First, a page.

The Republican majority on the House Ways and Means Committee says the "Democrats' health care law," otherwise known as health care reform, contains policies that create "perverse financial incentives" for employers to stop offering health insurance to their employees.
The committee majority submitted a report this week to Ways and Means Committee Chairman Dave Camp, R-Mich., in which it detailed information from 71 Fortune 500 companies on the cost and coverage of the health insurance plans.
The committee group concluded that employers could save "an estimated $28.6 billion in 2014 alone by eliminating health insurance coverage for their more than 5.9 million U.S. employees (impacting more than 10.2 million employees and dependents covered by those plans) and instead paying the $2,000 per full-time employee fine created in the Democrats’ health care law.
"From 2014 through 2023, these employers could save an astounding $422.4 billion if they took this action."
Individually, the report stated, these employers could save, on average, $402.3 million ($4,821 per full-time and part-time U.S. employee) – on an after tax basis – in 2014 alone by eliminating their health insurance coverage and instead paying the employer mandate’s $2,000 per full-time employee fine. From 2014 through 2023, the average employer responding to the survey could save $5.9 billion if they dropped coverage in favor of paying the mandate penalty.
The employer mandate, also referred to as "pay or play," require employers with an average of at least 50 full-time employees to offer “affordable” and government-approved health insurance to their employees. Employers with at least 50 full-time workers who do not offer government-approved coverage must pay a per employee penalty if at least one of their full-time employees purchases a qualified health plan through a health insurance exchange and receives a taxpayer-funded premium subsidy for his/her coverage.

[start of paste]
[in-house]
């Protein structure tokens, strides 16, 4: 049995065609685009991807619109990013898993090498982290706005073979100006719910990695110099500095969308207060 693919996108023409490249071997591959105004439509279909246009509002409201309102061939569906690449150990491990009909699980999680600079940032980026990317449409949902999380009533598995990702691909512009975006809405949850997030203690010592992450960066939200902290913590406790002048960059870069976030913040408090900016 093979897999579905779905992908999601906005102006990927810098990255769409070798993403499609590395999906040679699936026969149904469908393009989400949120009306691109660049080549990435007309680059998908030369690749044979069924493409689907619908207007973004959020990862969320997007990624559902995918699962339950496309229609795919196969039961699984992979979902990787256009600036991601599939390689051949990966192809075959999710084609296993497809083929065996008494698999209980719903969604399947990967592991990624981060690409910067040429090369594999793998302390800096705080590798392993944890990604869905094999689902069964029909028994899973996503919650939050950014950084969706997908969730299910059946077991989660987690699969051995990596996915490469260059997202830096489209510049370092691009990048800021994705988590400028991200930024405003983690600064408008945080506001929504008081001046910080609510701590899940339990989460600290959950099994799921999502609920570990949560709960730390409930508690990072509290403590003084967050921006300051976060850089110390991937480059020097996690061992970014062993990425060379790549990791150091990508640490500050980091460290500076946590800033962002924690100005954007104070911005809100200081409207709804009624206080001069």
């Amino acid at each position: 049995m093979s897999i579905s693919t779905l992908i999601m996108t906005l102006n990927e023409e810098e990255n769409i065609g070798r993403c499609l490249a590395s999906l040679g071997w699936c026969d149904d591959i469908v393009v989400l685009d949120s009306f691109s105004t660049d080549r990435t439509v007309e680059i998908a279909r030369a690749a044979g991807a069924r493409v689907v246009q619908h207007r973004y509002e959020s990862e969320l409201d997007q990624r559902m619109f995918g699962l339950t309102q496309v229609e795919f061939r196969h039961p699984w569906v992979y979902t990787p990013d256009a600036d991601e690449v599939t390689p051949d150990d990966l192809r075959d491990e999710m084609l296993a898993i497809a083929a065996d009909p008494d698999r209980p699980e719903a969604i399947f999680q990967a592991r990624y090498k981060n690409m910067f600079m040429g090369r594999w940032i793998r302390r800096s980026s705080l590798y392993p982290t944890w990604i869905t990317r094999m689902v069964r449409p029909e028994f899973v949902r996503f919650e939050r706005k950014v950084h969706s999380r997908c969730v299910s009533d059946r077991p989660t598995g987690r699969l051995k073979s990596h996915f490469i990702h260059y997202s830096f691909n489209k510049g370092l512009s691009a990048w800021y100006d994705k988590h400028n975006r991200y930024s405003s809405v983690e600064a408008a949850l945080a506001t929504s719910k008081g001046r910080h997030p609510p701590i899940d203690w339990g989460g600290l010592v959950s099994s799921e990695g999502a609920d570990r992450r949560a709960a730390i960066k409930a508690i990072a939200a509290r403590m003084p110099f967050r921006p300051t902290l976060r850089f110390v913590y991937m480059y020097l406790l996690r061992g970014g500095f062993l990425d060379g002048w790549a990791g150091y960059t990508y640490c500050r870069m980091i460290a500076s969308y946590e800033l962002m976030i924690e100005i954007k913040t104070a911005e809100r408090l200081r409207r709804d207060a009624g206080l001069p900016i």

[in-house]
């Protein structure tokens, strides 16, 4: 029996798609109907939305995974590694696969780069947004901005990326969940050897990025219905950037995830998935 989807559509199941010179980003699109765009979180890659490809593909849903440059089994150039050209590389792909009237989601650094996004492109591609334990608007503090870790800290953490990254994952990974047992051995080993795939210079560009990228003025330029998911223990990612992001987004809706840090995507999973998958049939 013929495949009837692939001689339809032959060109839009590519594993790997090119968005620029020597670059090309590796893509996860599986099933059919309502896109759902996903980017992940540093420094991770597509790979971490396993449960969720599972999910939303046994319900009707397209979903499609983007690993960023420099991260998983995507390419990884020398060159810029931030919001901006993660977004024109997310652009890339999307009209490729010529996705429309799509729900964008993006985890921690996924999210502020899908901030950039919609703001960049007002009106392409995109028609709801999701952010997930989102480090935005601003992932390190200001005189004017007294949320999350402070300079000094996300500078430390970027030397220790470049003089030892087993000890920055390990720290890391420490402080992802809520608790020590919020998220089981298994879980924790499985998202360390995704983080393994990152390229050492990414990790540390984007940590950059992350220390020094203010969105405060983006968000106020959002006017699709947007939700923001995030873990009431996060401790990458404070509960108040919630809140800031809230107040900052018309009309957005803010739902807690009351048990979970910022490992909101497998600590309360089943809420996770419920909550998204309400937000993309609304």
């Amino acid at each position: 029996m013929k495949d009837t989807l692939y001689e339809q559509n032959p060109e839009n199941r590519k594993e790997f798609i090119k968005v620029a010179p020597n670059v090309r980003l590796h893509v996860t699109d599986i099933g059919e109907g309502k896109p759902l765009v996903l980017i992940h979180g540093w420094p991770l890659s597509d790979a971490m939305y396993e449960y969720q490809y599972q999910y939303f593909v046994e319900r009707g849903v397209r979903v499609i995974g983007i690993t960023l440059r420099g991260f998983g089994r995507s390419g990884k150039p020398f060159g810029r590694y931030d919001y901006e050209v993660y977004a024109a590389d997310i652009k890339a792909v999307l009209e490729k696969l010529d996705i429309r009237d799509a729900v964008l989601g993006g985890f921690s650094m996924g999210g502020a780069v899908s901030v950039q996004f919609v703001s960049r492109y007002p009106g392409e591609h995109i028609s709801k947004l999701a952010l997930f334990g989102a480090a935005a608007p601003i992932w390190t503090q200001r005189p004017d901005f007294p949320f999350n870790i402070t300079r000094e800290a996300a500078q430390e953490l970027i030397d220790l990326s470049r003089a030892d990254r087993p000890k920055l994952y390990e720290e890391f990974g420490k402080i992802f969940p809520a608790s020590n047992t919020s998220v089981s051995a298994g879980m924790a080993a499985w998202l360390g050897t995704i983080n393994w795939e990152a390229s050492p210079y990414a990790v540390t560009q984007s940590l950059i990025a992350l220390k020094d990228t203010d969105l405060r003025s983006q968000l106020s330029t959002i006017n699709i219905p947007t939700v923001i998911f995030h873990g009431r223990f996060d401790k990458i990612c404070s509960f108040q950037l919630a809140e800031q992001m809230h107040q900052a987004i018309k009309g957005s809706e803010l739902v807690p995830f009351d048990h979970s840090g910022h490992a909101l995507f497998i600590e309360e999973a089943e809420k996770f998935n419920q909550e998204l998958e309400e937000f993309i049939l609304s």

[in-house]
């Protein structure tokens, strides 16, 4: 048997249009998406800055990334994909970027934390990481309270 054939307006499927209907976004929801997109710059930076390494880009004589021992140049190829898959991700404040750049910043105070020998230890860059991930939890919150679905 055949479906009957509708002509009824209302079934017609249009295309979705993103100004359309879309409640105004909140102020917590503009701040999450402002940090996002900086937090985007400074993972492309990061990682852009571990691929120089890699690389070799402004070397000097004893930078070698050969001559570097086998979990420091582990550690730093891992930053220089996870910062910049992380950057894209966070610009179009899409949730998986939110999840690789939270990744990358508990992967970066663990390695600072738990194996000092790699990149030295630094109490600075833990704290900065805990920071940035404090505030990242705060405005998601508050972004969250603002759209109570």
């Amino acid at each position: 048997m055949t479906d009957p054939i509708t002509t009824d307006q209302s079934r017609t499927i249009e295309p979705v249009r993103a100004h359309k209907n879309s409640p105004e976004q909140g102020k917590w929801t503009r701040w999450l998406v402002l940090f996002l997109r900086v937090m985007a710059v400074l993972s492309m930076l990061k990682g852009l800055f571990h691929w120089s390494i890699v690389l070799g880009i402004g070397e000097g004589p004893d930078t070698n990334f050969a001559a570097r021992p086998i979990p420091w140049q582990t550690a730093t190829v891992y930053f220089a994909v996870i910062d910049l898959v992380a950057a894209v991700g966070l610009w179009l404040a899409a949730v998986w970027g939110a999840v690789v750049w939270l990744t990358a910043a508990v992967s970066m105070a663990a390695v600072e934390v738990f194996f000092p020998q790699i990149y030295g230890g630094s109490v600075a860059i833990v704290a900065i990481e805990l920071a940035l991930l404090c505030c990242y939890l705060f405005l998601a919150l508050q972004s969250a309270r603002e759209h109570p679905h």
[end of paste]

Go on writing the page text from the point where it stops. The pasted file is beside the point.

The penalty will amount to an annual $2,000 fine for every full-time employee (the calculation exempts the first 30 full-time employees) in 2014. After 2014, this penalty amount would be indexed to the average per capita premium for health insurance in the U.S., as determined by the Secretary of Health and Human Services.
Eighty-four percent of responding employers expect their future health care costs will increase at rates that are greater than those they’ve experienced over the past five years. During this period, according to the report, employers responded that their health insurance costs have increased 5.9 percent, on average, while they expect future health costs will grow 7.6 percent, on average.